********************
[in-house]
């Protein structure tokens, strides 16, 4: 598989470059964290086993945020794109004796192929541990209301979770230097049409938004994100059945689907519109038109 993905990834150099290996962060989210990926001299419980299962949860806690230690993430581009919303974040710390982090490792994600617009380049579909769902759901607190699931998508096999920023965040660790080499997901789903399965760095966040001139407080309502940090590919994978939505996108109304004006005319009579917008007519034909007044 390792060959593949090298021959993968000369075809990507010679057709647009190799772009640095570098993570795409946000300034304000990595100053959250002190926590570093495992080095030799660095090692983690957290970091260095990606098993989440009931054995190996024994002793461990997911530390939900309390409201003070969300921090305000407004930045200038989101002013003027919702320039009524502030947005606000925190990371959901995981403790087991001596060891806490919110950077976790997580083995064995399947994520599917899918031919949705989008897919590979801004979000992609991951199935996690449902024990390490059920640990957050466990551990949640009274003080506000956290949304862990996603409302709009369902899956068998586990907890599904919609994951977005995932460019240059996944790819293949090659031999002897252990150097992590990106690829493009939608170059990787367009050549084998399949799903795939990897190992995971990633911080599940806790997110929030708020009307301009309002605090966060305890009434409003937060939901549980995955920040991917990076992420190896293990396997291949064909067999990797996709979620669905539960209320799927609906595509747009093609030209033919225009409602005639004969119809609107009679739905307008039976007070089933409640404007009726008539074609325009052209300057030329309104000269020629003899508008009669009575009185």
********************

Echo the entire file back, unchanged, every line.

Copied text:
[in-house]
């Protein structure tokens, strides 16, 4: 598989470059964290086993945020794109004796192929541990209301979770230097049409938004994100059945689907519109038109 993905990834150099290996962060989210990926001299419980299962949860806690230690993430581009919303974040710390982090490792994600617009380049579909769902759901607190699931998508096999920023965040660790080499997901789903399965760095966040001139407080309502940090590919994978939505996108109304004006005319009579917008007519034909007044 390792060959593949090298021959993968000369075809990507010679057709647009190799772009640095570098993570795409946000300034304000990595100053959250002190926590570093495992080095030799660095090692983690957290970091260095990606098993989440009931054995190996024994002793461990997911530390939900309390409201003070969300921090305000407004930045200038989101002013003027919702320039009524502030947005606000925190990371959901995981403790087991001596060891806490919110950077976790997580083995064995399947994520599917899918031919949705989008897919590979801004979000992609991951199935996690449902024990390490059920640990957050466990551990949640009274003080506000956290949304862990996603409302709009369902899956068998586990907890599904919609994951977005995932460019240059996944790819293949090659031999002897252990150097992590990106690829493009939608170059990787367009050549084998399949799903795939990897190992995971990633911080599940806790997110929030708020009307301009309002605090966060305890009434409003937060939901549980995955920040991917990076992420190896293990396997291949064909067999990797996709979620669905539960209320799927609906595509747009093609030209033919225009409602005639004969119809609107009679739905307008039976007070089933409640404007009726008539074609325009052209300057030329309104000269020629003899508008009669009575009185």